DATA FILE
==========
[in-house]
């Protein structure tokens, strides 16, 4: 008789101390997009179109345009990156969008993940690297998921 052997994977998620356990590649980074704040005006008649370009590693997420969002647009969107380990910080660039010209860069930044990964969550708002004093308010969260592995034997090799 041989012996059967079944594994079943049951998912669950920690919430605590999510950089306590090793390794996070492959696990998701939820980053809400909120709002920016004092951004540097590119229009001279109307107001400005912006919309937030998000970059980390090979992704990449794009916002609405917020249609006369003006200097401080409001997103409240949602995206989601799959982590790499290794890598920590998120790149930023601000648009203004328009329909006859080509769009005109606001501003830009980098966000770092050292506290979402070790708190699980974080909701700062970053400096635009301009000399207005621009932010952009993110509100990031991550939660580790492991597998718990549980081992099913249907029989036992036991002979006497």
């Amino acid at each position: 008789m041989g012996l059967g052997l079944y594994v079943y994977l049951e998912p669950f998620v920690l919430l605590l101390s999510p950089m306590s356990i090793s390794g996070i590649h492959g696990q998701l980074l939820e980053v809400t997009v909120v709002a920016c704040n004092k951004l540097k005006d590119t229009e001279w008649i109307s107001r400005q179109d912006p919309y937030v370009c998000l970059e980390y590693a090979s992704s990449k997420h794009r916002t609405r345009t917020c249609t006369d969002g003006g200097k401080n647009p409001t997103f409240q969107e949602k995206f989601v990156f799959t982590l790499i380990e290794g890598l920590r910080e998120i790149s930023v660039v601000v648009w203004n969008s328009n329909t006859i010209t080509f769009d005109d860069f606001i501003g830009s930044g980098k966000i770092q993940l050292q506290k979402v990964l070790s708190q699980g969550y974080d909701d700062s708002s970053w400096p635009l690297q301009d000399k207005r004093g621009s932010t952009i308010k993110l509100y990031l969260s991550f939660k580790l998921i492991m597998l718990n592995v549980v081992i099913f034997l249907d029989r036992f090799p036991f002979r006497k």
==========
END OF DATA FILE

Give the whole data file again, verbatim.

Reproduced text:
[in-house]
């Protein structure tokens, strides 16, 4: 008789101390997009179109345009990156969008993940690297998921 052997994977998620356990590649980074704040005006008649370009590693997420969002647009969107380990910080660039010209860069930044990964969550708002004093308010969260592995034997090799 041989012996059967079944594994079943049951998912669950920690919430605590999510950089306590090793390794996070492959696990998701939820980053809400909120709002920016004092951004540097590119229009001279109307107001400005912006919309937030998000970059980390090979992704990449794009916002609405917020249609006369003006200097401080409001997103409240949602995206989601799959982590790499290794890598920590998120790149930023601000648009203004328009329909006859080509769009005109606001501003830009980098966000770092050292506290979402070790708190699980974080909701700062970053400096635009301009000399207005621009932010952009993110509100990031991550939660580790492991597998718990549980081992099913249907029989036992036991002979006497």
């Amino acid at each position: 008789m041989g012996l059967g052997l079944y594994v079943y994977l049951e998912p669950f998620v920690l919430l605590l101390s999510p950089m306590s356990i090793s390794g996070i590649h492959g696990q998701l980074l939820e980053v809400t997009v909120v709002a920016c704040n004092k951004l540097k005006d590119t229009e001279w008649i109307s107001r400005q179109d912006p919309y937030v370009c998000l970059e980390y590693a090979s992704s990449k997420h794009r916002t609405r345009t917020c249609t006369d969002g003006g200097k401080n647009p409001t997103f409240q969107e949602k995206f989601v990156f799959t982590l790499i380990e290794g890598l920590r910080e998120i790149s930023v660039v601000v648009w203004n969008s328009n329909t006859i010209t080509f769009d005109d860069f606001i501003g830009s930044g980098k966000i770092q993940l050292q506290k979402v990964l070790s708190q699980g969550y974080d909701d700062s708002s970053w400096p635009l690297q301009d000399k207005r004093g621009s932010t952009i308010k993110l509100y990031l969260s991550f939660k580790l998921i492991m597998l718990n592995v549980v081992i099913f034997l249907d029989r036992f090799p036991f002979r006497k």